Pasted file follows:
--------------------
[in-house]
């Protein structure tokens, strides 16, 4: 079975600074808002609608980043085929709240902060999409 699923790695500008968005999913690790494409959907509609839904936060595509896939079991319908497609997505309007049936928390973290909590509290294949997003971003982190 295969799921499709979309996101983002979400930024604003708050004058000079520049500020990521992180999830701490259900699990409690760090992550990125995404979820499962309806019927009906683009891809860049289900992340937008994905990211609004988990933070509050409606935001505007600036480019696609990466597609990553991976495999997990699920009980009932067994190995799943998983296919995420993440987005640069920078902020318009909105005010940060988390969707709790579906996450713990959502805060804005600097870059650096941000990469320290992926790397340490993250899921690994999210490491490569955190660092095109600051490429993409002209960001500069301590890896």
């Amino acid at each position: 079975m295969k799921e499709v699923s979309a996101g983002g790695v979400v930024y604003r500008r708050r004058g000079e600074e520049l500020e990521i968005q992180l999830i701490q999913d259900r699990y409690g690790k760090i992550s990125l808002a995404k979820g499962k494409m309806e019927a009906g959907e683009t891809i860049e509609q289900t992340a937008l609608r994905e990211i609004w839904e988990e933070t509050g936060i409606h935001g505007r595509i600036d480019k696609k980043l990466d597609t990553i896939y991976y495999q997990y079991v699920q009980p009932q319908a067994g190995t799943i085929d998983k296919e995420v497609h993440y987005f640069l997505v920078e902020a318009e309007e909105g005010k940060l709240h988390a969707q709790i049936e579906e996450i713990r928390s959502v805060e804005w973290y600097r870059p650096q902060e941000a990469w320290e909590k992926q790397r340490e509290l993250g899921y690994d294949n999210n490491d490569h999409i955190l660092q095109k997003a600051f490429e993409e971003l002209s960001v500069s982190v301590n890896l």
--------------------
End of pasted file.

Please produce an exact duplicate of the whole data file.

[in-house]
């Protein structure tokens, strides 16, 4: 079975600074808002609608980043085929709240902060999409 699923790695500008968005999913690790494409959907509609839904936060595509896939079991319908497609997505309007049936928390973290909590509290294949997003971003982190 295969799921499709979309996101983002979400930024604003708050004058000079520049500020990521992180999830701490259900699990409690760090992550990125995404979820499962309806019927009906683009891809860049289900992340937008994905990211609004988990933070509050409606935001505007600036480019696609990466597609990553991976495999997990699920009980009932067994190995799943998983296919995420993440987005640069920078902020318009909105005010940060988390969707709790579906996450713990959502805060804005600097870059650096941000990469320290992926790397340490993250899921690994999210490491490569955190660092095109600051490429993409002209960001500069301590890896």
């Amino acid at each position: 079975m295969k799921e499709v699923s979309a996101g983002g790695v979400v930024y604003r500008r708050r004058g000079e600074e520049l500020e990521i968005q992180l999830i701490q999913d259900r699990y409690g690790k760090i992550s990125l808002a995404k979820g499962k494409m309806e019927a009906g959907e683009t891809i860049e509609q289900t992340a937008l609608r994905e990211i609004w839904e988990e933070t509050g936060i409606h935001g505007r595509i600036d480019k696609k980043l990466d597609t990553i896939y991976y495999q997990y079991v699920q009980p009932q319908a067994g190995t799943i085929d998983k296919e995420v497609h993440y987005f640069l997505v920078e902020a318009e309007e909105g005010k940060l709240h988390a969707q709790i049936e579906e996450i713990r928390s959502v805060e804005w973290y600097r870059p650096q902060e941000a990469w320290e909590k992926q790397r340490e509290l993250g899921y690994d294949n999210n490491d490569h999409i955190l660092q095109k997003a600051f490429e993409e971003l002209s960001v500069s982190v301590n890896l």